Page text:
Immunotherapy uses a person’s immune system to fight cancer. It activates the immune system to recognize and attack cancer cells. It is becoming a promising treatment option for cervical cancer.

A person may undergo immunotherapy alone or in combination with other treatments, such as chemotherapy, radiation, or surgery.

Although the efficacy of immunotherapy for cervical cancer is still under investigation, recent studies have shown encouraging results in preliminary trials, including in those with recurrent or metastatic cervical cancer.

This article explains how immunotherapy works for cervical cancer and what patients can expect during treatment.

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The immune system identifies and attacks foreign invaders such as viruses, bacteria, and cancer cells.

However, cancer cells can often evade the immune system’s detection by producing proteins that act as checkpoints. These checkpoints prevent the immune cells from recognizing and attacking the cancer cells.

Immunotherapy drugs, also known as checkpoint inhibitors, work by blocking these proteins and allowing the immune system to identify and destroy cancer cells.

According to the American Cancer Society (ACS), a doctor may prescribe the PD-1 inhibitor pembrolizumab to treat cervical cancer.

PD-1 inhibitors block the PD-1 protein on the surface of immune cells, which cancer cells can manipulate to evade detection. By blocking PD-1, these inhibitors can allow immune cells to attack cancer cells.

Before administering pembrolizumab, a doctor may order a lab test to see if the cancer cells have a certain amount of the PD-L1 protein.

If enough of the PD-L1 is present, a doctor can use pembrolizumab alongside chemotherapy to treat cervical cancer that:

  • is not shrinking despite current treatment options
  • has returned
  • has spread to distant parts of the body

It can also treat cervical cancer that has returned or spread during, or after, chemotherapy.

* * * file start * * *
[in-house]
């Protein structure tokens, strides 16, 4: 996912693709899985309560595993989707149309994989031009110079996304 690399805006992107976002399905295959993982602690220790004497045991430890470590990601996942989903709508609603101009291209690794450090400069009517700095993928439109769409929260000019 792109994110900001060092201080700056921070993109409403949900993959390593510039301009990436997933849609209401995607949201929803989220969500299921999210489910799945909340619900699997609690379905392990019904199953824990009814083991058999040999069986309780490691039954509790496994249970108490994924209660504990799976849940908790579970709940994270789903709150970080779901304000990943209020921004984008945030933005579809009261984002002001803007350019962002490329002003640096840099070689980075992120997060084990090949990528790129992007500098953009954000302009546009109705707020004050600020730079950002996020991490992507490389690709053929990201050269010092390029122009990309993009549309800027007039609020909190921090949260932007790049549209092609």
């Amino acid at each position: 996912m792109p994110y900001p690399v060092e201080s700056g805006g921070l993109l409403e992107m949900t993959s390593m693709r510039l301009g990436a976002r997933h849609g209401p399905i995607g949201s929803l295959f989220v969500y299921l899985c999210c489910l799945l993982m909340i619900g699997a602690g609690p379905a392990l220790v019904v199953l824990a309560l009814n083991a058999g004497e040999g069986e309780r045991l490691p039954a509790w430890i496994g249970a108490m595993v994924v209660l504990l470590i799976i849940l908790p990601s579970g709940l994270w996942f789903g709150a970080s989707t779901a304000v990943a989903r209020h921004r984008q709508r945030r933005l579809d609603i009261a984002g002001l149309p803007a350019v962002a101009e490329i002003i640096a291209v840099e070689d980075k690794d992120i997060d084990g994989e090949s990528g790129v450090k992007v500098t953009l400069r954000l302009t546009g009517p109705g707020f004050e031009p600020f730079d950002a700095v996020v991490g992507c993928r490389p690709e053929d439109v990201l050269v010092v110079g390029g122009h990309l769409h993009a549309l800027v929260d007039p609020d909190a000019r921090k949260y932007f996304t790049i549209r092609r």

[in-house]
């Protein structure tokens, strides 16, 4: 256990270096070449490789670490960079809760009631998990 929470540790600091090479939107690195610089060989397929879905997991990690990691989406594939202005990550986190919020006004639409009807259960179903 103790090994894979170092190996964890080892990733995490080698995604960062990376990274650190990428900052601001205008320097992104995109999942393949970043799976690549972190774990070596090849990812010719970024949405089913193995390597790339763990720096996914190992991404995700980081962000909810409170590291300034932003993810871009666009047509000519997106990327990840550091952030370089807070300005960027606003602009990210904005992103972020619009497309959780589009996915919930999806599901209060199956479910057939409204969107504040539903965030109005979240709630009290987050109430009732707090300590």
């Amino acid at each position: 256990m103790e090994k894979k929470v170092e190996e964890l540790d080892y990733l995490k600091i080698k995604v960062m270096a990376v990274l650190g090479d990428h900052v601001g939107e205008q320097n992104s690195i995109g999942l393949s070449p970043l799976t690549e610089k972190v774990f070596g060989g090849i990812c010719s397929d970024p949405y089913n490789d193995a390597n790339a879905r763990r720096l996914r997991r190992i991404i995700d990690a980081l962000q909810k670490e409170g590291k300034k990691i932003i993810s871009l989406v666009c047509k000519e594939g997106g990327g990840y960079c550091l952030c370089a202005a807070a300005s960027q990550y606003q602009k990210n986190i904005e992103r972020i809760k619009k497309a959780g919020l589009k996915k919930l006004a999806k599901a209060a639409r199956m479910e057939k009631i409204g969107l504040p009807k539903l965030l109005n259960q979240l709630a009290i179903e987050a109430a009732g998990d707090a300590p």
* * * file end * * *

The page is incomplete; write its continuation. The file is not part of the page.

Doctors usually administer immunotherapy intravenously in a doctor’s office or outpatient unit in a hospital. This means the immunotherapy is delivered directly into a vein.

A person will undergo immunotherapy for cervical cancer every 3–6 weeks.

Possible side effects of immunotherapy drugs include:

In some cases, immunotherapy may cause more severe side effects, such as:

The occurrence and severity of a person’s side effects can vary depending on the type of immunotherapy they receive.

People should discuss the potential side effects of their treatment with a doctor and report any new symptoms promptly.

Managing side effects

Those experiencing side effects from immunotherapy should consult their healthcare team about their symptoms and how to manage them.

Doctors can modify the person’s treatment plan or prescribe additional medications, such as steroids and immunosuppressants, to alleviate symptoms.

Lifestyle changes, such as getting enough rest, staying hydrated, and eating a balanced diet, can also help manage side effects and improve overall well-being during treatment.

Clinical trials have shown that immunotherapy can be effective for some people with advanced or recurrent cervical cancer who have not responded to standard treatments.

According to one 2021 study, those with persistent, recurrent, or metastatic cervical cancer had a higher survival rate after receiving immunotherapy compared to those who received a placebo. These people took pembrolizumab in combination with chemotherapy, with or without bevacizumab (Avastin).

In a separate study, researchers found that pembrolizumab was effective in a subgroup of people whose tumors expressed high levels of PD-L1.

These findings suggest that pembrolizumab may be a promising treatment option for those with advanced cervical cancer with limited treatment options.

Immunotherapy for cervical cancer can be expensive. However, financial assistance may be available through various organizations and programs.

Below is a list of resources that provide financial assistance for cancer treatment:

Below are some answers to common questions about treating cervical cancer.

What is the latest treatment option for cervical cancer?

In 2021, the Food and Drug Administration (FDA) approved pembrolizumab in combination with chemotherapy as a first-line treatment option for cervical cancer.

It can help to treat those who have tumors that release the protein PD-L1.

What is the most effective treatment option for cervical cancer?

Determining the most effective treatment for cervical cancer depends on various factors, including the stage and location of the cancer, the person’s age and overall health, and whether the cancer has spread to other parts of the body.

Radiation, in combination with chemotherapy, is often the primary treatment for advanced cervical cancer. Surgery may also be an option for some patients with earlier-stage cervical cancer.

Immunotherapy, particularly checkpoint inhibitors such as pembrolizumab, has shown promising results as a treatment option for some patients with advanced or recurrent cervical cancer.

While further research is necessary to fully understand the potential of immunotherapy for cervical cancer, these findings offer hope for those with limited treatment options.